Drinking behavior in dairy cows

Water plays a key role in milk production, control of body temperature and many other body functions in dairy cattle. While feed and ration management are generally monitored in detail, water intake, availability and quality are often overlooked. Cows consume around 4-4.5 liters of water per kg of milk produced and drinking water can satisfy 80-90% of a dairy cow’s total water needs. Generally, cows only drink in short bouts (7-12 times a day) during which they consume a total of between 10 to 20 liters of water. In particular, cows prefer to drink after milking and during feeding. This behavior is clearly seen in herds, where cows will go to drink after visiting the robot.


Availability and quality of water
In terms of water availability, at least two water points should be present per group of cows. This will prevent dominant cows from monopolizing a single water point. You need to allow for 10 to 15% of a herd to drink at the same time, a minimum of 3.9 ft trough perimeter needs to be accessible per 20 cows for open surface water tanks to achieve this. The optimal height of the water trough is around 23.6-27.5 inches, and the water depth 2.75 inches or more, which allows animals to submerge their muzzle.

Water must be of excellent quality to ensure cows drink a sufficient amount. Therefore water quality should be checked regularly; this is especially true during warmer days. Water troughs should be cleaned daily to prevent bacterial growth. Often barriers are placed around water, or drinking troughs can be more than 3.28 feet in height to prevent cows from defecating into them. However these interventions can actually prevent the cows from drinking sufficient volumes. The only suitable way to prevent manure in the water troughs is to provide ample space around them. Passages with open water troughs should measure at least 13 feet wide to allow cows to pass while other animals are drinking.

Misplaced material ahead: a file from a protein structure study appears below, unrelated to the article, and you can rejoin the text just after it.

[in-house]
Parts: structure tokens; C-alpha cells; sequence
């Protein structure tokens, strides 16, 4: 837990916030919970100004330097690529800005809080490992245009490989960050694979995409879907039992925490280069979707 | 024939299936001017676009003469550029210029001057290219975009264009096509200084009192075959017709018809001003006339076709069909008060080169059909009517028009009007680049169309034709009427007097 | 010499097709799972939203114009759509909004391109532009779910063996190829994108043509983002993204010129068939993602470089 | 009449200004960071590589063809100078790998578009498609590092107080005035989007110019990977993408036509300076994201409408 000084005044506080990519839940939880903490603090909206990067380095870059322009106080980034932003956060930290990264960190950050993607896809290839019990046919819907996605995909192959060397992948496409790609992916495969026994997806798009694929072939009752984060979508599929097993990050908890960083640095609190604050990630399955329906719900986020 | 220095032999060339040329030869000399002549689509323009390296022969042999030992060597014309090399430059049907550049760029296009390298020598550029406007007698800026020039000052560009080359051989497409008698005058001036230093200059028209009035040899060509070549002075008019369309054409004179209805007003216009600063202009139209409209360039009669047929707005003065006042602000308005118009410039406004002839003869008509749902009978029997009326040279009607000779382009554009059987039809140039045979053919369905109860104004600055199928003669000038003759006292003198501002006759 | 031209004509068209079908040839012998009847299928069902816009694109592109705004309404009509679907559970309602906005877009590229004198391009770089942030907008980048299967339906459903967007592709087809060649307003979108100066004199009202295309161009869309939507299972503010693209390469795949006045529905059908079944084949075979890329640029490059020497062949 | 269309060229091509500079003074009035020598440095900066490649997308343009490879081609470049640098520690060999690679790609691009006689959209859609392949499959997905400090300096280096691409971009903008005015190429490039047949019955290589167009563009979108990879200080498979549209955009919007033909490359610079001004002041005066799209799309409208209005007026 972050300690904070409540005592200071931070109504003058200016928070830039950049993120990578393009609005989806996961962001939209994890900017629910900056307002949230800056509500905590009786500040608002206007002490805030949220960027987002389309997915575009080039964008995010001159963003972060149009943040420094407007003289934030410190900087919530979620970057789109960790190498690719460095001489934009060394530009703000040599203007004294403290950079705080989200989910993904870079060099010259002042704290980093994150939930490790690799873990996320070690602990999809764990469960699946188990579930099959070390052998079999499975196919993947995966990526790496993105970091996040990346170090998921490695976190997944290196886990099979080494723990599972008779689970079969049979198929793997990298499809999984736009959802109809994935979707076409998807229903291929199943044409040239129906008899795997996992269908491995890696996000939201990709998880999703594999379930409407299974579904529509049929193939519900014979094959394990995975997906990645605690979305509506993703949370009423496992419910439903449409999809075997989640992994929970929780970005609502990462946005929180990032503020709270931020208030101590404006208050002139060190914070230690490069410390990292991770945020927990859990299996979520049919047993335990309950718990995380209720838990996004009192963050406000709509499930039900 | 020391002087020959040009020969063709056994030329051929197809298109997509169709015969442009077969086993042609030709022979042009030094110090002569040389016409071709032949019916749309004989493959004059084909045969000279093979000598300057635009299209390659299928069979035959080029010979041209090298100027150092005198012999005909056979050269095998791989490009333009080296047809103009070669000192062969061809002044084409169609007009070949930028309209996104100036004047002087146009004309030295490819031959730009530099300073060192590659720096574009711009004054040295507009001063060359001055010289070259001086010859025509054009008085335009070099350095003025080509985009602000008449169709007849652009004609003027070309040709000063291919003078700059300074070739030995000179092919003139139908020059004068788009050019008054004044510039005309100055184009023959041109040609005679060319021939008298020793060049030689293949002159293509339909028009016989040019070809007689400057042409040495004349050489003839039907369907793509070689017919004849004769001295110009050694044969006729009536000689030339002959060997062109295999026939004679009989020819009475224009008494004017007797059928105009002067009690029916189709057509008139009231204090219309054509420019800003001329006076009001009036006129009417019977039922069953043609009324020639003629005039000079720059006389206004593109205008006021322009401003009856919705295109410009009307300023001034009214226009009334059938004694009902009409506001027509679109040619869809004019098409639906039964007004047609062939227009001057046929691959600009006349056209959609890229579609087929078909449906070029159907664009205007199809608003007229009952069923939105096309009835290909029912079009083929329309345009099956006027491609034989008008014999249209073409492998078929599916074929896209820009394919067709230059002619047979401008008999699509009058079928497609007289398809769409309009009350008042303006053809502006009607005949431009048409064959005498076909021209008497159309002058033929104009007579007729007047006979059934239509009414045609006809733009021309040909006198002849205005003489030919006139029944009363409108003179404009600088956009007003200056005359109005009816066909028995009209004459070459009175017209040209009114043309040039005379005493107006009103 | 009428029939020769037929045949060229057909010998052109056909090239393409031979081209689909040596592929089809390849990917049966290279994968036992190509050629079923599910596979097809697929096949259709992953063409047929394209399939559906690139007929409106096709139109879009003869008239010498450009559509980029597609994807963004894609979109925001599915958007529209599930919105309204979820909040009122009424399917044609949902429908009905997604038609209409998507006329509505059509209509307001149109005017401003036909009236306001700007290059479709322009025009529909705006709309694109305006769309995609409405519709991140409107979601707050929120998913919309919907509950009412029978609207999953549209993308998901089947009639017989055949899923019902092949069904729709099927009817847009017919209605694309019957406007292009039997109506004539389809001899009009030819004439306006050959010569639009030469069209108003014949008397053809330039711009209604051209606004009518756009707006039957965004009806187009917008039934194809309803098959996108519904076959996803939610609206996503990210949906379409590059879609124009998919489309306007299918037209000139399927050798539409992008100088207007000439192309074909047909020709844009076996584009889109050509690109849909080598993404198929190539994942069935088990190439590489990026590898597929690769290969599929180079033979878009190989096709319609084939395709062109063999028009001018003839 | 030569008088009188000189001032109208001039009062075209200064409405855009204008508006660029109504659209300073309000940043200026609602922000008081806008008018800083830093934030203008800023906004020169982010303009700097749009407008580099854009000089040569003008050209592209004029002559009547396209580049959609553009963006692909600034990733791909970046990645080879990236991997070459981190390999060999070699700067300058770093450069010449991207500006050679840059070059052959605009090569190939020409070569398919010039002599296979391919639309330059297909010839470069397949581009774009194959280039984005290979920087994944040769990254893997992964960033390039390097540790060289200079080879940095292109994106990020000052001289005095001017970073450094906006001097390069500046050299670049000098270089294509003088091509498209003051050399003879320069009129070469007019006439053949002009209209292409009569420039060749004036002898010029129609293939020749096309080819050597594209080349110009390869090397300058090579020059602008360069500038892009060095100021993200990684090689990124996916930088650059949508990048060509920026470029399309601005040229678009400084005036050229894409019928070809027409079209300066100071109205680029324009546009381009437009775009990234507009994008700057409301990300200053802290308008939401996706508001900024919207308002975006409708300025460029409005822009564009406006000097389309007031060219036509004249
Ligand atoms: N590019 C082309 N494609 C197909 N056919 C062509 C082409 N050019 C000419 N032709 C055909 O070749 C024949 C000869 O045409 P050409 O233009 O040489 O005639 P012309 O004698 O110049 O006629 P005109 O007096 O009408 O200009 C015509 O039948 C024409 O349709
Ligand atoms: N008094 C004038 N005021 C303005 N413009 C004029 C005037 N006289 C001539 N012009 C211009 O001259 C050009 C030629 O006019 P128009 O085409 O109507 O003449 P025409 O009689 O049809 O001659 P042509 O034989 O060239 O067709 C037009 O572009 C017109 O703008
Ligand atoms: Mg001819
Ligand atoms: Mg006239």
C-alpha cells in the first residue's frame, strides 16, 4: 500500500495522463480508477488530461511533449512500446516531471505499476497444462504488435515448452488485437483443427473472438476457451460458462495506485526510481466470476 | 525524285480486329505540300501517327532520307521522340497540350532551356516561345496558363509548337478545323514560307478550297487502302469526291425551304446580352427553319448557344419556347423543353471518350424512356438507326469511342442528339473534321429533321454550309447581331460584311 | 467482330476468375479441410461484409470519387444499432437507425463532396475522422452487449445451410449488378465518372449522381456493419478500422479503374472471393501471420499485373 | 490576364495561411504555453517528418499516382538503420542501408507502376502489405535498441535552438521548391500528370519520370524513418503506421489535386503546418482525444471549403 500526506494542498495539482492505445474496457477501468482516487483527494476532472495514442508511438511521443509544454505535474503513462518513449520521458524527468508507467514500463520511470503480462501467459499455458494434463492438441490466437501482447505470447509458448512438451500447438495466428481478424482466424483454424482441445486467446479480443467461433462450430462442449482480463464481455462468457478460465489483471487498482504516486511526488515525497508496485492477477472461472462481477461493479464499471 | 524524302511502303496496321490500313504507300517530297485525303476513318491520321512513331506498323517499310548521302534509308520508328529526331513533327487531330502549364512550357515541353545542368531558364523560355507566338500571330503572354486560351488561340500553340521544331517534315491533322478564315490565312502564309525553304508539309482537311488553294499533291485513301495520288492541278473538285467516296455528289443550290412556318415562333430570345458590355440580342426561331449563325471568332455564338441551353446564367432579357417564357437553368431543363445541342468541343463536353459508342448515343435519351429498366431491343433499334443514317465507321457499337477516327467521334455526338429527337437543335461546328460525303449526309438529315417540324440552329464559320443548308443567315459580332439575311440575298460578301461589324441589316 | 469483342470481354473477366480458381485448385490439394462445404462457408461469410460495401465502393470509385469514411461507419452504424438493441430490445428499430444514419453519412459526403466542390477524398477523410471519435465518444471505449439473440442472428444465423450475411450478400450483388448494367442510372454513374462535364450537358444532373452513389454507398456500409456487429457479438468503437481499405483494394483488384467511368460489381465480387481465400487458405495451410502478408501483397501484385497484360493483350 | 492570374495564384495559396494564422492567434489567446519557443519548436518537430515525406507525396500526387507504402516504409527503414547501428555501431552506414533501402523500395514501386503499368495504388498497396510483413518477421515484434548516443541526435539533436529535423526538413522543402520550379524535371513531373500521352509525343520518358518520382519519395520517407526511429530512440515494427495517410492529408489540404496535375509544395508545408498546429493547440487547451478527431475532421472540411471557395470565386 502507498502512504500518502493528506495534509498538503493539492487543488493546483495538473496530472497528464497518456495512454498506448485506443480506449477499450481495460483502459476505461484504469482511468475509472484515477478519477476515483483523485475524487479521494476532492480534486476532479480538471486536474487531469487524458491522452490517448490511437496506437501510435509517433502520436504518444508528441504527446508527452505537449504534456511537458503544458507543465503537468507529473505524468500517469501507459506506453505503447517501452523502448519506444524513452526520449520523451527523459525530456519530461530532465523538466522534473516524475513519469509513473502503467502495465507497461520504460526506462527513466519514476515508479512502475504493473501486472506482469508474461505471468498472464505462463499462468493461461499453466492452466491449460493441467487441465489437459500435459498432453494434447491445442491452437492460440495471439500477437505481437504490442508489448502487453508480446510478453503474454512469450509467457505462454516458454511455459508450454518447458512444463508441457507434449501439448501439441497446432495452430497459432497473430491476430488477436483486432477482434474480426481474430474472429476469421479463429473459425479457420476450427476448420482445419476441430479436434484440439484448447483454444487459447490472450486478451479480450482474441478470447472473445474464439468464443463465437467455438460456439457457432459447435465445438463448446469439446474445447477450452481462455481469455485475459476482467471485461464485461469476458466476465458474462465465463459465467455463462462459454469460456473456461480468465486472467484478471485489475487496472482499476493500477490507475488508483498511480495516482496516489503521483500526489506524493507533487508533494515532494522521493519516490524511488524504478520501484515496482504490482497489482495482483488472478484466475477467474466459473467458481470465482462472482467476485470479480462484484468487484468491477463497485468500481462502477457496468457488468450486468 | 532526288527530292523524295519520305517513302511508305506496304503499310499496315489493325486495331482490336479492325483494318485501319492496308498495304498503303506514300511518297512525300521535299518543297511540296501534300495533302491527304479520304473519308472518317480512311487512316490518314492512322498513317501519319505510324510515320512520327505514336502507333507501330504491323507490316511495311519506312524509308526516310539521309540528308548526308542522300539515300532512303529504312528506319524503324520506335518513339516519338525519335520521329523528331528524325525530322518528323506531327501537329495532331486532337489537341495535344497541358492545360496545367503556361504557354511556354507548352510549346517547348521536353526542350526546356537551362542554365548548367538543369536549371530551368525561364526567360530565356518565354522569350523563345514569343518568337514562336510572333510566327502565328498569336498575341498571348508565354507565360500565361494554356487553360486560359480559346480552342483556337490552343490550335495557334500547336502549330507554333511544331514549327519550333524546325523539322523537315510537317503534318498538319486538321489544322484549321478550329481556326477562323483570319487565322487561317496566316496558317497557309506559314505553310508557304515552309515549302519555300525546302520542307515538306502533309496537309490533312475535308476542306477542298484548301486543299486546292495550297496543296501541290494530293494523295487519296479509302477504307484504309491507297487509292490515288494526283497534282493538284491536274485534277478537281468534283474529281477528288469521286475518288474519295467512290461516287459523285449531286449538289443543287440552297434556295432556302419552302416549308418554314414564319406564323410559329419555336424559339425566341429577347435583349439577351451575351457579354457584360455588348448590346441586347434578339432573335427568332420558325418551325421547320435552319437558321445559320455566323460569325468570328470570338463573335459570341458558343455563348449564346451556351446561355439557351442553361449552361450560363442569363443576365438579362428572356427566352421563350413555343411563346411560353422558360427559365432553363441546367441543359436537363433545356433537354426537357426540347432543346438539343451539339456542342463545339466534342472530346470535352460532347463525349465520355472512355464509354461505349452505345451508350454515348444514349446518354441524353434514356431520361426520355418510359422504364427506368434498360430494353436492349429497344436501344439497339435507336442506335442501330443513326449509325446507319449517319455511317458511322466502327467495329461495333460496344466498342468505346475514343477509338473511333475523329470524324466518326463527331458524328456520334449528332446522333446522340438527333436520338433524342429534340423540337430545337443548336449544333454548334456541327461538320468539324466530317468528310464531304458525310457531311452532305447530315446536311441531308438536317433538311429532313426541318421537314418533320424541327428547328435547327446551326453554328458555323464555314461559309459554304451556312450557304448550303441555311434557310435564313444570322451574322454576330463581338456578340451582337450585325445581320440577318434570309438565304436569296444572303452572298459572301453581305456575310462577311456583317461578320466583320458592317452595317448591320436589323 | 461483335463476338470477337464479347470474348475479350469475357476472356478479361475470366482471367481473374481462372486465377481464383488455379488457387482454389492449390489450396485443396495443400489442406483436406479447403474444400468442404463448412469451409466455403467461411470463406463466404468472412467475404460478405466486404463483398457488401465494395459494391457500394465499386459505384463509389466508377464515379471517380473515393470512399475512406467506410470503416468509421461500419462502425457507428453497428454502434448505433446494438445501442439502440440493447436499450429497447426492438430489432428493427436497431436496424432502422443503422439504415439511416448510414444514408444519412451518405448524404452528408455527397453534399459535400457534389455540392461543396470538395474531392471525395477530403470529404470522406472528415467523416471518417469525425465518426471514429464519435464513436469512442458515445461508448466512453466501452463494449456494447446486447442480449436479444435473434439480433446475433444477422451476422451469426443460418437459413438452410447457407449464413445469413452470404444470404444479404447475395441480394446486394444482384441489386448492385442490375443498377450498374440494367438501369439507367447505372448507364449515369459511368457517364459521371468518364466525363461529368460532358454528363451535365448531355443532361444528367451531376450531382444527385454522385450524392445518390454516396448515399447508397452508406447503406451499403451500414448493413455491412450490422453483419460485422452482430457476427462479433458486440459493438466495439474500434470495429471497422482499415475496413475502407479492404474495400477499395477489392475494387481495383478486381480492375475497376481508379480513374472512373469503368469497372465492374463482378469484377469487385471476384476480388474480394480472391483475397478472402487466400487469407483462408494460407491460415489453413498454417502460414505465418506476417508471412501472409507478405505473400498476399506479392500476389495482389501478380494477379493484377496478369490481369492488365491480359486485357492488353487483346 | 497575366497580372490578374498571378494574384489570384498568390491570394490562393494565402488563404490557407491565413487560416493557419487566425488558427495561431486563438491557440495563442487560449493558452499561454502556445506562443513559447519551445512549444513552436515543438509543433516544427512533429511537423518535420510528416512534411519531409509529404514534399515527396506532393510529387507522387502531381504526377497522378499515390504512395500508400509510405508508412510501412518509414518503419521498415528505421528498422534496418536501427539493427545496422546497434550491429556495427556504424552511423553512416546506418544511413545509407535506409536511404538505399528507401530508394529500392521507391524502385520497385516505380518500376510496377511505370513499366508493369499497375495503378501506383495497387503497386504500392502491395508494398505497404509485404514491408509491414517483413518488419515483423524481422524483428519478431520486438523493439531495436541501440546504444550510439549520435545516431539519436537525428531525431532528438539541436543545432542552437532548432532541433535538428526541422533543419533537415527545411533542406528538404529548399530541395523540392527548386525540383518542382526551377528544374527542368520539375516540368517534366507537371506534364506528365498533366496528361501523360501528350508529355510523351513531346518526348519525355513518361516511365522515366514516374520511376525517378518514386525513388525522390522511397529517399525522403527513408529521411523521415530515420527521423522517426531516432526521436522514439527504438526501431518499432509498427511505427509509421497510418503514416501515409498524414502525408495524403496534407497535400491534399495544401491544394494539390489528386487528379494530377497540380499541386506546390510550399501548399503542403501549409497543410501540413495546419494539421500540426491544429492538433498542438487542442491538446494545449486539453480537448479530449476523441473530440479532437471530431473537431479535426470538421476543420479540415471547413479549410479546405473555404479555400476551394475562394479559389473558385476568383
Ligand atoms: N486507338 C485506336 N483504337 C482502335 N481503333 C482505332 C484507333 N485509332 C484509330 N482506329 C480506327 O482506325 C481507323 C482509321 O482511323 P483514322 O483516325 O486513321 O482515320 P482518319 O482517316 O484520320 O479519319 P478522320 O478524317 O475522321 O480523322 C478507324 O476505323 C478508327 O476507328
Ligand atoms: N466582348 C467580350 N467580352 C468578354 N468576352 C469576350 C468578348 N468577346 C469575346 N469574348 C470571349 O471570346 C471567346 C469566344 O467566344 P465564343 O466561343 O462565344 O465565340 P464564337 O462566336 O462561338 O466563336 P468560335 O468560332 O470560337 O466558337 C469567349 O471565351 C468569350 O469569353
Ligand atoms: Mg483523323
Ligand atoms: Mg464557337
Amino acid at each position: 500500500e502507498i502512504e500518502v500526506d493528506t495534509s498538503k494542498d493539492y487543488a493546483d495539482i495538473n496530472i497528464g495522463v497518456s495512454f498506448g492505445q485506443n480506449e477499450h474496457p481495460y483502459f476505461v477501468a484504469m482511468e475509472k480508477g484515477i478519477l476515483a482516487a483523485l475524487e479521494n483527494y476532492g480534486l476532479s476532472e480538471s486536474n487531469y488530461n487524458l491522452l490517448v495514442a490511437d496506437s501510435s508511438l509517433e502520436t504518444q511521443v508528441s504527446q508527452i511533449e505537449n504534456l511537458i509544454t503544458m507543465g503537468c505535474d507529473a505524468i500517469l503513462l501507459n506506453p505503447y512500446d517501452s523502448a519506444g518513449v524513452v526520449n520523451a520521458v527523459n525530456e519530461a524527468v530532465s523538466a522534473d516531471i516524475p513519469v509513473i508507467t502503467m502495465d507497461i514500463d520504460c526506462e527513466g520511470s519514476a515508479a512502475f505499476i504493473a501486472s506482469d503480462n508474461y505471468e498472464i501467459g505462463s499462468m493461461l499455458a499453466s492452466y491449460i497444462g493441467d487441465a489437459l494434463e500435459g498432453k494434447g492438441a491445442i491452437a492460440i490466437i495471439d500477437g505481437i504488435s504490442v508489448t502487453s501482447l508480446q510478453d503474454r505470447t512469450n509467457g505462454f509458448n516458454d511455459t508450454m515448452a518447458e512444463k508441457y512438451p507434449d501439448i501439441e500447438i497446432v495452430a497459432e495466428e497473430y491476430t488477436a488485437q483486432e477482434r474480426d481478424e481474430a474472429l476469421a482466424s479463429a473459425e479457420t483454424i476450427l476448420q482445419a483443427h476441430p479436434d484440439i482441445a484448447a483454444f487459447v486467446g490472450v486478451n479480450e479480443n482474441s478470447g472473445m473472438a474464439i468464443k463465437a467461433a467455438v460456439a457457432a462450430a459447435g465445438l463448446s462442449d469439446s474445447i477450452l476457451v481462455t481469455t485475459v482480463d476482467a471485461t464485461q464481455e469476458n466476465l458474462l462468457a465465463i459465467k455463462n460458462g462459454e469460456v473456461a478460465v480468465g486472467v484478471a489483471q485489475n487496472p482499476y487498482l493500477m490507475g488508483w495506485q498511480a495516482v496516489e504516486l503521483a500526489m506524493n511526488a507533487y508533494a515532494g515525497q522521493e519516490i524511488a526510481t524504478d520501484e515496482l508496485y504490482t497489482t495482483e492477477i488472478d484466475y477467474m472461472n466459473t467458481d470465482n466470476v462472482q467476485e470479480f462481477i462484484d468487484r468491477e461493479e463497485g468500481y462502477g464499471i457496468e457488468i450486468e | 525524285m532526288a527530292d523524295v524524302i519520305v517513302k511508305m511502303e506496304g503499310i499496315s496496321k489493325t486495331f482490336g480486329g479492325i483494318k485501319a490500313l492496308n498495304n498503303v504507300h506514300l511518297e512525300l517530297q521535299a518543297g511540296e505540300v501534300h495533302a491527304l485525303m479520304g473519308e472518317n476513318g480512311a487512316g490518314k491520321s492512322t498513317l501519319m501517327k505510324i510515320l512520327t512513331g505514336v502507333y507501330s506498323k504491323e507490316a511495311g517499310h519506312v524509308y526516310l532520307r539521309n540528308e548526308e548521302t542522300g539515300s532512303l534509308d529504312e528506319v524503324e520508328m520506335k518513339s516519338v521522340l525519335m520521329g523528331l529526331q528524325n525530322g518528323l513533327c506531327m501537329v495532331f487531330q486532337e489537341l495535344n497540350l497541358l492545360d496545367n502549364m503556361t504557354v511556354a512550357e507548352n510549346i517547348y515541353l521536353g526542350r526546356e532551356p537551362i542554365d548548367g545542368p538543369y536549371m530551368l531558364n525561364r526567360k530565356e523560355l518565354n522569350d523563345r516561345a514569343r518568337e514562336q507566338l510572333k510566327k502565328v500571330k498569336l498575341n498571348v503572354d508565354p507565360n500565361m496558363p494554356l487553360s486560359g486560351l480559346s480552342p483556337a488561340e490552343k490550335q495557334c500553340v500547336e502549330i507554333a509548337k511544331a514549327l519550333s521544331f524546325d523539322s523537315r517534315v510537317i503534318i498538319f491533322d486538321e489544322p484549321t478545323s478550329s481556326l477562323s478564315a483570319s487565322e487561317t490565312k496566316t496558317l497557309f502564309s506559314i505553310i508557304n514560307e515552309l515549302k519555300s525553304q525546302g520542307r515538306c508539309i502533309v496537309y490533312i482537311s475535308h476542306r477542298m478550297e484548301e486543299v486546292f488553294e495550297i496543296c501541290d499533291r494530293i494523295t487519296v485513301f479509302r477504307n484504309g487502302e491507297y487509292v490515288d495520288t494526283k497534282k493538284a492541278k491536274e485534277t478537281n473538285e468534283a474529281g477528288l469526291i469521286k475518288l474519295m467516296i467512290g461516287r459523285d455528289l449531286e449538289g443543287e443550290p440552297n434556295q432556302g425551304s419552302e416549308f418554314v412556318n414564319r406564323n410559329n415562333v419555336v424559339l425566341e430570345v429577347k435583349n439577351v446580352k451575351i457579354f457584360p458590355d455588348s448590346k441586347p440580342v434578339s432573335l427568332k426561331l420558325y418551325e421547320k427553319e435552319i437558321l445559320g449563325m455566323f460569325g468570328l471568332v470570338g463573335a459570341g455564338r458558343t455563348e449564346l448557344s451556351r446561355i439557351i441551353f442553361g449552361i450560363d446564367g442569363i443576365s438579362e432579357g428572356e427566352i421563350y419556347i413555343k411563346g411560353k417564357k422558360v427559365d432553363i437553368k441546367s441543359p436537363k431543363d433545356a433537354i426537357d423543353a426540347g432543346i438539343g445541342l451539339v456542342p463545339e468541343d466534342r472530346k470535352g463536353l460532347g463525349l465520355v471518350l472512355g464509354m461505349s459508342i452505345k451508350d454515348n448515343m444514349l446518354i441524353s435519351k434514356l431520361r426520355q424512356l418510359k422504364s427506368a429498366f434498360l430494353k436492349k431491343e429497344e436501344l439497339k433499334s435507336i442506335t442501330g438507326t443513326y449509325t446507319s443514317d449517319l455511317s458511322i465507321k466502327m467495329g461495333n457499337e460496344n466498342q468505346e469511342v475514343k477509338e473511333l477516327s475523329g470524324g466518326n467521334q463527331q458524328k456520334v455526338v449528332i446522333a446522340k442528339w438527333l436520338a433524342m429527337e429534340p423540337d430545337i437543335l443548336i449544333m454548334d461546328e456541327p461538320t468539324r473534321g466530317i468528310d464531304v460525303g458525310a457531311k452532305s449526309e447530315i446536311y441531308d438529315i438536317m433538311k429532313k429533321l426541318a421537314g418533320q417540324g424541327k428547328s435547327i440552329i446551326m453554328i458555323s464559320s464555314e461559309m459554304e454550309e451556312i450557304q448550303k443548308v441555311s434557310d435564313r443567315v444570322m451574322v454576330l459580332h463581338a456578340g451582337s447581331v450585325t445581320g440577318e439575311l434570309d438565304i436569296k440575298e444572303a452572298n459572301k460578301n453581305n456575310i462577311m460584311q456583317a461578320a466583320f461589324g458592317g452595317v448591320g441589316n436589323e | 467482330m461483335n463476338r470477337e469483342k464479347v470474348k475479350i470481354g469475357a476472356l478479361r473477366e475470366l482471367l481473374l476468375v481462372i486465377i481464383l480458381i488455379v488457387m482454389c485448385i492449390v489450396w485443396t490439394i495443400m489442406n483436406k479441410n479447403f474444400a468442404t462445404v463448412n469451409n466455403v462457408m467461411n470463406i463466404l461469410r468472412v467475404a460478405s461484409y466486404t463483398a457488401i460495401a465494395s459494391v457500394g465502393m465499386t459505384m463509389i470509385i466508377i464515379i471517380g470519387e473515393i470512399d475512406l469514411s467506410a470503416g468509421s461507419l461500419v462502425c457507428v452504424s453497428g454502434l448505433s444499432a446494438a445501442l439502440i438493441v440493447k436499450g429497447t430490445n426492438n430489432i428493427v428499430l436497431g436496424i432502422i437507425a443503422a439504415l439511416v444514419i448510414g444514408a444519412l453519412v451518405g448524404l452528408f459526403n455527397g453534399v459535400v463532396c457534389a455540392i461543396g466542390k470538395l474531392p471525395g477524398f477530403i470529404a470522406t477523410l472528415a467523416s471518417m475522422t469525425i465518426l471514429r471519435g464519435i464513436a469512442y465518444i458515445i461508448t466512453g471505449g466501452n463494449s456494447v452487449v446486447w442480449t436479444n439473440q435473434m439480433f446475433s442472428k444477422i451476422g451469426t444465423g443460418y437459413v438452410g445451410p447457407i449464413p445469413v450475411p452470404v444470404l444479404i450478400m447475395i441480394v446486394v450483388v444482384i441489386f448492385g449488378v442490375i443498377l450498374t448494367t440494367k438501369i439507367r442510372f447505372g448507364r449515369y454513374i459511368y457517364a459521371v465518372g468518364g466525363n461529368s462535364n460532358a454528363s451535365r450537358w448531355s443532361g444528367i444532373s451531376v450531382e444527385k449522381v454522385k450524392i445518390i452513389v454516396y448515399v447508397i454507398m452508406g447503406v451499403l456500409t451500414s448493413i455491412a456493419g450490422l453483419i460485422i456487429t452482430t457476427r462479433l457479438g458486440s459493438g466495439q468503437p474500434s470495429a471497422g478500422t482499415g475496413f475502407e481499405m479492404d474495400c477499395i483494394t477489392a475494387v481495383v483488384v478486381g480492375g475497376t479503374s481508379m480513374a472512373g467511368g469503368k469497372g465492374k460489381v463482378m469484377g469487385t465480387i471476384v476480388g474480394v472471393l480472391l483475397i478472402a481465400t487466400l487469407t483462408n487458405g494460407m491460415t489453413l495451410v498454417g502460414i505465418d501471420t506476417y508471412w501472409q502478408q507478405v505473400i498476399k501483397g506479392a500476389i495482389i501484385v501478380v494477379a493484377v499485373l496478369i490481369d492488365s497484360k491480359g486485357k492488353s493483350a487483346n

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Inadequate water supply or water of bad quality results in production losses, reduces overall resistance to disease and occasionally leads to outbreaks of disease. For optimal water consumption, water temperature should be between 50 and 68º F. The use of a precooler cools down the milk and can consequently heat up the drinking water, which is then piped to troughs raising the water temperature to the optimum temperature bracket for the cows during the colder winter days.

Heat stress and water consumption
Especially during hot summer days when animals suffer from heat stress, water consumption among cows may rise drastically by a factor 1.2 to 2. So a 50 kg yielding cow may drink between 250 to 350 liters of water when temperatures reach 80ºF. To allow cows to consume these large amounts of water, extra water points are needed when temperatures rise.